I first came across the name of Thomas Merton as I was preparing for a talk at the Golden Sufi Center in Inverness, Northern California. I was going to talk about a beautiful Persian poem: The Conference of the Birds. For a long time this epic tale, in the elevating poetry and wise tales of Farid ud-Din Attar (Nishapur, Persia, 12th century), became a kind of bible to me. I was particularly taken by "The Story of Sheikh Sam'an". It's a love story. An impossible love story: an old Sufi Sheikh, for the first time in his life, falls head over heels in love with none other than a young Christian woman. What can be more impossible? It's a long poem. The longest among the didactic poems dispersed in the book. These are mostly the advice that the wise hoopoe delivers to the birds who are about to journey in search of the king of all winged creatures, the fabulous Simorgh.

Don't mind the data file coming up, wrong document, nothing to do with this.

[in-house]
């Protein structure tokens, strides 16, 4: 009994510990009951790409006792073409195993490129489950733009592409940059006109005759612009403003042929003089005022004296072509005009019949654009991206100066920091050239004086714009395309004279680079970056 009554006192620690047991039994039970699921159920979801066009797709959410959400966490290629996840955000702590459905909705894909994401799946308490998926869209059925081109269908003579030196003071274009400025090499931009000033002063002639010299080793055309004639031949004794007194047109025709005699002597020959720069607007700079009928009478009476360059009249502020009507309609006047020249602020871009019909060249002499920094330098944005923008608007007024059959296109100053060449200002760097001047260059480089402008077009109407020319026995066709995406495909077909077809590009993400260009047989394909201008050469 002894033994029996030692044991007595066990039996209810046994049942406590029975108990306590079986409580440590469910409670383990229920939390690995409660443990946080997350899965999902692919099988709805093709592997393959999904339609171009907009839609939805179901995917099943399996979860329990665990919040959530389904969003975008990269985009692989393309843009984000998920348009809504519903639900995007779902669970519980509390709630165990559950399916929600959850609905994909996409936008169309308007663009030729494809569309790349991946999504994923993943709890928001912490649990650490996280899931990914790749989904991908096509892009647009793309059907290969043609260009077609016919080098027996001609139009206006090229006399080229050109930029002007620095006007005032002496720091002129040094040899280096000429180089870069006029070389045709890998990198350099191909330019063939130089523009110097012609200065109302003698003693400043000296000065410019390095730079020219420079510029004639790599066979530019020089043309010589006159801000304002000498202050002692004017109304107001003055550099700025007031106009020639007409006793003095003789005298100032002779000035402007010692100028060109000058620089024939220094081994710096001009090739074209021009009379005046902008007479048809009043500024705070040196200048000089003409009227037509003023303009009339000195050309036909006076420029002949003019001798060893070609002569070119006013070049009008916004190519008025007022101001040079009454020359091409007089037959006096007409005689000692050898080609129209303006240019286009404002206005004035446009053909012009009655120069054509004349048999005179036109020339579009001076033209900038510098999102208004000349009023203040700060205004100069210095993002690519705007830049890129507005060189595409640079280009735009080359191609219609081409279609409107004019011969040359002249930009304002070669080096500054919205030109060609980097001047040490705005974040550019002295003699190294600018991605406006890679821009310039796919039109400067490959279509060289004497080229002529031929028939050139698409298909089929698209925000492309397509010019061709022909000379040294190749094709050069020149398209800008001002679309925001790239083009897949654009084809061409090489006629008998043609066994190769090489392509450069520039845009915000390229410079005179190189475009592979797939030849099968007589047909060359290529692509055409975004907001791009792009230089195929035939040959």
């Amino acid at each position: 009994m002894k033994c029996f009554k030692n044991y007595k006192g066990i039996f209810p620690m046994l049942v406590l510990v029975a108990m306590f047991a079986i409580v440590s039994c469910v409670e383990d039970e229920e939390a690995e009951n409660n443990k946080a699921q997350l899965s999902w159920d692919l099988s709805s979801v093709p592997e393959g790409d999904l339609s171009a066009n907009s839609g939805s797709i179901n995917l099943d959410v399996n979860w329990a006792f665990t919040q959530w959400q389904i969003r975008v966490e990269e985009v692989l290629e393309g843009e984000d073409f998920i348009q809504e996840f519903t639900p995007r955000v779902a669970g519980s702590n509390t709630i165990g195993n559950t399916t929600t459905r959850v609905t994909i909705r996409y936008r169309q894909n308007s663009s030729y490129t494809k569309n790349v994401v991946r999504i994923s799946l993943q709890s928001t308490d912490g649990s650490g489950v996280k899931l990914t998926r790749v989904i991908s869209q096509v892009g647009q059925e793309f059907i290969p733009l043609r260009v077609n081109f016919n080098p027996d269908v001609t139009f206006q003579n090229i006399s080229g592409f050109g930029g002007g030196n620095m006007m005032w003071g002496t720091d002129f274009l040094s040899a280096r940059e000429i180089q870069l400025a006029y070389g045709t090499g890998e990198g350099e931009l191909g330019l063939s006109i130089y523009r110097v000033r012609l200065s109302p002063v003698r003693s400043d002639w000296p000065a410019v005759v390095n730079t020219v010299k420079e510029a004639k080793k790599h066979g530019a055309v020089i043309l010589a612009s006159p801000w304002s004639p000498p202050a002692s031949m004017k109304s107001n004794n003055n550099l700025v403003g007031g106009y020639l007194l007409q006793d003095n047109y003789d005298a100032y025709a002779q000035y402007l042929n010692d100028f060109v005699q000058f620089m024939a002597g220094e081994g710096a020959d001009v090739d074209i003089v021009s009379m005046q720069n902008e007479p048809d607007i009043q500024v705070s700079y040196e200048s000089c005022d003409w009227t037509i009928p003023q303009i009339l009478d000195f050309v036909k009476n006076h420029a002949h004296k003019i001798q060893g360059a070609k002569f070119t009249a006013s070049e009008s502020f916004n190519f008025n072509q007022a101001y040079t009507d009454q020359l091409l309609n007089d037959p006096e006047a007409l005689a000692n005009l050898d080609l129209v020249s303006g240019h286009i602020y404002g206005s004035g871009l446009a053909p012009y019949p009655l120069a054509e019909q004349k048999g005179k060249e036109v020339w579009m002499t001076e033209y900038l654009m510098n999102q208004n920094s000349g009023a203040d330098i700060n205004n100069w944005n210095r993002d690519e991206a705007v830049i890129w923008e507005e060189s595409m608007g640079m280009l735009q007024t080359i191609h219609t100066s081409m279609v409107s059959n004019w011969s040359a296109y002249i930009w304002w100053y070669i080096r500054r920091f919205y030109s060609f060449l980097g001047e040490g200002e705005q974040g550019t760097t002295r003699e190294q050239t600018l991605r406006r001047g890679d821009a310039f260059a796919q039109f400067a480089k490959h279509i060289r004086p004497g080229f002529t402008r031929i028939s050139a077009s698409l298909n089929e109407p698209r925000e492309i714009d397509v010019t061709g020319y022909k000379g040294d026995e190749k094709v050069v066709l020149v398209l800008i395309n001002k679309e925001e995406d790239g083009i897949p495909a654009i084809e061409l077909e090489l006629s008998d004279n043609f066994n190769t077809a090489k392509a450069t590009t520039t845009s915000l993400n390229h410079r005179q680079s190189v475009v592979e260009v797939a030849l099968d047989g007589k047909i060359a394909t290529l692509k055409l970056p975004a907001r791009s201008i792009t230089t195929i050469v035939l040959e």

As synchronicity would have it, just at the time, an article appeared
in the then-current issue of Sufi magazine: an article on Thomas Merton.
It was in this article that I read on Merton's belated love to a young
woman, a nurse who had looked after him as he was convalescing after
an operation. I was thinking: is there a similar moral here, that in
order to love God you have to first experience flesh-and-blood love?
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The sessions begin with a period of silence at 10am and the talk at 10.15am. Donations are welcome.